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How to Balance Receiving with Giving

How to Balance Receiving with Giving

by Sandi Schwartz

One of the key challenges of the holidays is that our children get so used to receiving oodles of gifts that they begin to expect they’ll always get more and more. But have you noticed how quickly they lose interest in many of the toys they receive? Showering our children with gifts every year can end up being detrimental if they become numb to the excitement of gifts and only focus on the receiving side of the holidays. There are several ways we can instill some balance so that our children learn to appreciate what they receive while also
giving to others.    

Express Gratitude

Gratitude is one of the most important ways for us to get a happiness boost, providing us with so many wonderful psychological, physical and interpersonal benefits. It improves our health, reduces stress and helps us focus on the positive aspects of life. Teaching our kids how to step back and be thankful for what they have will keep them grounded and help them realize just how lucky they are to be receiving toys and other gifts during the holidays.

You can encourage your kids to express their gratitude for the gifts they receive by writing thank you notes to friends and relatives. You can also go around the dinner table and invite everyone to say how grateful they are for each gift and why it is so meaningful to them. Finally, one of the most popular and effective ways to express gratitude is through journaling. It encourages kids to acknowledge the positive moments in their day, no matter how insignificant they may seem. Consider giving them their own gratitude journal this holiday season so they have the perfect place to record what they are thankful for, including their holiday gifts and other special moments throughout the year.

 Learn That Less Is More

How many dolls does one little girl really need? If you dig through your children’s old toys, you may be taken aback by how many of each item they actually have: multiple puzzles, games, cars, trucks, plastic figures and art supplies. It never ends. When they are showered with too many presents, it reduces the interest value of each toy very quickly. According to Kim John Payne in Simplicity Parenting: Using the Extraordinary Power of Less to Raise Calmer, Happier, and More Secure Kids, kids who are inundated with toys are so overwhelmed that they are unable to play by themselves and can even develop focus issues.

It is important to teach our children how to pick and choose a few special gifts and not go overboard. Parenting coach Carla Naumburg developed a fabulous poem to inspire the types of presents to give to children for the holidays that helps make each gift meaningful. This approach goes beyond just the obvious toys that children typically want, allowing both parents and children to be more creative with gifts.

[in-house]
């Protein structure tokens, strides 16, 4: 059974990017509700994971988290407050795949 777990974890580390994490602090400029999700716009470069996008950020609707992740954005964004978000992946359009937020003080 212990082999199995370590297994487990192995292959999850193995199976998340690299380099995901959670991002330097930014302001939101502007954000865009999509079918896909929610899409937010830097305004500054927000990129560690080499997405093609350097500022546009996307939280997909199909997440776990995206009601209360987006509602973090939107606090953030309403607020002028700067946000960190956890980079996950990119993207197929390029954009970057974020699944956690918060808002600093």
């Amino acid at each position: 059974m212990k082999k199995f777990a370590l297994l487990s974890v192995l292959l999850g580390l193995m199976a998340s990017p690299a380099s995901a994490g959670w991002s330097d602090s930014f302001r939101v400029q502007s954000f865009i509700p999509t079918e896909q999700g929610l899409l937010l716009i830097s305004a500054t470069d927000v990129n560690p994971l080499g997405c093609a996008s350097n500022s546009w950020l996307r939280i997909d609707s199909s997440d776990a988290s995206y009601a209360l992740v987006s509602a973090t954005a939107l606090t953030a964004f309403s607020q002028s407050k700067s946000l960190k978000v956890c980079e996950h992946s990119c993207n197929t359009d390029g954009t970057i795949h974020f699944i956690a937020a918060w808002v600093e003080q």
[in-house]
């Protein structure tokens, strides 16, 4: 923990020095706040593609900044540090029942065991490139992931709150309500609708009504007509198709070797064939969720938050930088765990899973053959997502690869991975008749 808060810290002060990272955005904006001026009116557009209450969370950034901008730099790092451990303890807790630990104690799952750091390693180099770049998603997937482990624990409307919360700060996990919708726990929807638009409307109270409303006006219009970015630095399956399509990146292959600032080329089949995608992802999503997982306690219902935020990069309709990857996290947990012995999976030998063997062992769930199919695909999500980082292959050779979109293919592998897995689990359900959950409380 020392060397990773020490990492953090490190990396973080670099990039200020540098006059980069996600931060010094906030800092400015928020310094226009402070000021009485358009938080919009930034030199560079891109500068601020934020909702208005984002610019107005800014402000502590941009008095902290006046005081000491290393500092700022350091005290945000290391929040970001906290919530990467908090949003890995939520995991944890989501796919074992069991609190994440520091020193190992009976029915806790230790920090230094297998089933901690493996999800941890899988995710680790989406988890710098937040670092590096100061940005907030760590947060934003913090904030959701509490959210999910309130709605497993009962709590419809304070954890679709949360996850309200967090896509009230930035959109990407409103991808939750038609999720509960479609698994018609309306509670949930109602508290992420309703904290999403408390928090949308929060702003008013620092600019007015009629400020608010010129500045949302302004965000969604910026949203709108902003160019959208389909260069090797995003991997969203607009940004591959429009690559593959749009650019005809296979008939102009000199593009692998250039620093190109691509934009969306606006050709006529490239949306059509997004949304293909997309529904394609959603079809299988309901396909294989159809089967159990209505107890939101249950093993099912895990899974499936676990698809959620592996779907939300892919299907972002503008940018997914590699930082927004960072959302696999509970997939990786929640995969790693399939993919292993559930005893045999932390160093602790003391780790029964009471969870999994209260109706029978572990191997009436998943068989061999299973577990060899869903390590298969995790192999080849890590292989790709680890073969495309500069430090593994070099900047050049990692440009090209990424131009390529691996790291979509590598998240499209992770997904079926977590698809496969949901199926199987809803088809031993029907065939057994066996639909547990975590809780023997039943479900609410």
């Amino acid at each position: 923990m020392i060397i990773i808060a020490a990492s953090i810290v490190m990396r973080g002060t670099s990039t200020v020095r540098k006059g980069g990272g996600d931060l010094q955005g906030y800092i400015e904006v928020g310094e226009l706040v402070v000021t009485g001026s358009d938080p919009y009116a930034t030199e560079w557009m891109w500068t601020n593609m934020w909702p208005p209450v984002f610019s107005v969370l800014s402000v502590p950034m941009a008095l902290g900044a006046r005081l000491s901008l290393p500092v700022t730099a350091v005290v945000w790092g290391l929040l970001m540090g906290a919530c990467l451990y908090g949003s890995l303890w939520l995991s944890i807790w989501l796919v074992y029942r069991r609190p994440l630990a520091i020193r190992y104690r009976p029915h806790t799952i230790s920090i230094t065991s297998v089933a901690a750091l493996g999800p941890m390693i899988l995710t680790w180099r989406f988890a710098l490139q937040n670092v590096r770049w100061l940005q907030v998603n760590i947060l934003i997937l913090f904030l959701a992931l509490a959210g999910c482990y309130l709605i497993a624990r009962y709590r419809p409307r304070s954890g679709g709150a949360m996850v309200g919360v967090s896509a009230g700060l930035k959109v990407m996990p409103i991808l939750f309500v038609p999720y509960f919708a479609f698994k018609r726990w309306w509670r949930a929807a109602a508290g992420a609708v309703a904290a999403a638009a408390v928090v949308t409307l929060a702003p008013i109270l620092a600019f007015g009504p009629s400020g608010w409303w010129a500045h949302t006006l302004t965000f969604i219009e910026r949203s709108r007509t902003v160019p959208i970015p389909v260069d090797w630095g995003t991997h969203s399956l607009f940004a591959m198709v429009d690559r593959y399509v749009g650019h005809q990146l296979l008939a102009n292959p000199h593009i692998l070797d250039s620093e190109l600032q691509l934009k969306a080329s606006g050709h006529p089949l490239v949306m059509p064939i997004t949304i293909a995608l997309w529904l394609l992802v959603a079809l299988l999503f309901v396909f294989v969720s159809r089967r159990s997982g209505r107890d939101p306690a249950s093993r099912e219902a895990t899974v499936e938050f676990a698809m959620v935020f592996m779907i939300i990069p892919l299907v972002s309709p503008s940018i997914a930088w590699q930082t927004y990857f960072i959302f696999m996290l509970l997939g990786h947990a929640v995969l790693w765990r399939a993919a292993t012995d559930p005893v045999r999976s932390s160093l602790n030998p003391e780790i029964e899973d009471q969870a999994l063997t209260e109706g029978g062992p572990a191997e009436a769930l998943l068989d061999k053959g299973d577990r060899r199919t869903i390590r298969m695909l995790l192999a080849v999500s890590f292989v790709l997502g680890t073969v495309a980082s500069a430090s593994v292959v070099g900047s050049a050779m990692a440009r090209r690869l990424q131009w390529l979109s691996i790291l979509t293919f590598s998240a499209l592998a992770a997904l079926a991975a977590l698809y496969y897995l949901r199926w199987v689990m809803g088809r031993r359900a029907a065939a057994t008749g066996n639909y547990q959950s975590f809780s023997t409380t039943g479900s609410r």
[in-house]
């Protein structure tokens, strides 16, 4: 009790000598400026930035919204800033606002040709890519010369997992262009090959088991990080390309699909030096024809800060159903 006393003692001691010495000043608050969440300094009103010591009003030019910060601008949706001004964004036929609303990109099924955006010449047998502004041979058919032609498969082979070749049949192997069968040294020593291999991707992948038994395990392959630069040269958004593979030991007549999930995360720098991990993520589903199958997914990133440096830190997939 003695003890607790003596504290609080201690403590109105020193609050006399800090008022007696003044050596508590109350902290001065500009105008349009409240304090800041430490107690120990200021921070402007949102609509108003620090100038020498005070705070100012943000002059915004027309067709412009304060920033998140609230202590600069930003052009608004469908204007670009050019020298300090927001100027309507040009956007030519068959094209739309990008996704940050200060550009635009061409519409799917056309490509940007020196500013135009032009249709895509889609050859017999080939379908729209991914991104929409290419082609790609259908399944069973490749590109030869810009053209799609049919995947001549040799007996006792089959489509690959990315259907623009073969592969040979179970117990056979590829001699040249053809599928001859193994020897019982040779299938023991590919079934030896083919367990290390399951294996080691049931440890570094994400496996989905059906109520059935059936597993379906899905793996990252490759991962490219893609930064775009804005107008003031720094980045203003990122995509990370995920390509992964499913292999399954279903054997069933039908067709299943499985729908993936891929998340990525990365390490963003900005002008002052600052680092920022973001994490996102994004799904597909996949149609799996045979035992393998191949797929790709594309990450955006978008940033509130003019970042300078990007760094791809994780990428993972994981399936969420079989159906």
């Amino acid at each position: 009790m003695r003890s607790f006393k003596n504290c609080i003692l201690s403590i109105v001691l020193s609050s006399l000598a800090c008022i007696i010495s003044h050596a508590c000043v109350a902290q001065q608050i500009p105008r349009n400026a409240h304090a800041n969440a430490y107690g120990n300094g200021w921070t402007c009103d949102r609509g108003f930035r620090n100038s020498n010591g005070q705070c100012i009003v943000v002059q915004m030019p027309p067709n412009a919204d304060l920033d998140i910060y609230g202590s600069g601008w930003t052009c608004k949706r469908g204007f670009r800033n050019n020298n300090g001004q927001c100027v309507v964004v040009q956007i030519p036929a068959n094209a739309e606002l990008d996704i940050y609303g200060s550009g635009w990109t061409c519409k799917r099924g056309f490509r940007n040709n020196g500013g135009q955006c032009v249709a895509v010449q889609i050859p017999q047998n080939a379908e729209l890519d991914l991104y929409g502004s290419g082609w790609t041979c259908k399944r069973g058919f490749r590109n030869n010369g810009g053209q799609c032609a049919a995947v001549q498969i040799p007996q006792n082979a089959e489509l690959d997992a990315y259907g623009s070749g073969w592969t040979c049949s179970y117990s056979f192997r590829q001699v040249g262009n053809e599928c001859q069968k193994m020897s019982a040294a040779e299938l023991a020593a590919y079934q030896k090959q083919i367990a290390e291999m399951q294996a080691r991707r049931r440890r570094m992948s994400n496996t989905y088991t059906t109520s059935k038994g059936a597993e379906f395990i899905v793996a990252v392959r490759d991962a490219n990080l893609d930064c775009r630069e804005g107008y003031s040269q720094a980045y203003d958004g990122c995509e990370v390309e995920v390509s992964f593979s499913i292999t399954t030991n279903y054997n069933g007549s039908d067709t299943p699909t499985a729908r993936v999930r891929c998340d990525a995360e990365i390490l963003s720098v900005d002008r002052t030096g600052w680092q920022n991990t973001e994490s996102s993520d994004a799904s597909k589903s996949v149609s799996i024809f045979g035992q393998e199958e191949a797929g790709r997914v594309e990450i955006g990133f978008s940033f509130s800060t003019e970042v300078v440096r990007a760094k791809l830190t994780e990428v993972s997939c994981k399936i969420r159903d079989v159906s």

Something you want, something you need, something to wear, something to read. 

Something to see, something to spare, something to cook, something to share.

Choose Experiences Over Stuff

Research over the last decade shows that experiences make us happier than possessions. Instead of always giving our kids gifts they can hold in their hand, why not try a new experience that will provide them with a memory for a lifetime? It doesn’t have to be an expensive family vacation to Disney World; it can be a simple activity nearby that you can enjoy together, such as:

Enjoy nature by visiting a zoo or garden, going camping or hiking, spending a day at the beach, or trying out skiing or snowboarding.

Show them the excitement of the city by visiting historical monuments, exploring museums, going out to a fancy restaurant, or attending a concert or sporting event.

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Expand their knowledge by signing them up for an art class, cooking class, music lesson, science event or computer course.


Give To Those Less Fortunate

This is a particularly critical time of year to remember those who are not able to celebrate the holidays with piles of gifts. Spend some time each year going through every nook and cranny to weed out old toys before you bring in new ones. Ask your children to collect piles of items to recycle, throw away and donate. When children choose from their own pile of toys, they gain a powerful hands-on experience to learn about the balance between giving and receiving.

After you do this exercise a few times, your kids will automatically realize that no matter what new gifts they receive, they will choose some that they no longer play with to give to children who may not get any presents at all. This is a habit that everyone can easily add to their holiday traditions.

You can also start to encourage your children to forgo a new gift or two to purchase items for those in need. Look for a holiday toy drive in your community to support and take your kids along with you to purchase the items and to deliver them to the charity.

Sandi Schwartz is an author, journalist, and mother of two. She has written extensively about parenting, wellness, and environmental issues. Her new book, Finding Ecohappiness: Fun Nature Activities to Help Your Kids Feel Happier and Calmer, comes out in the spring. Learn more at ecohappinessproject.com.

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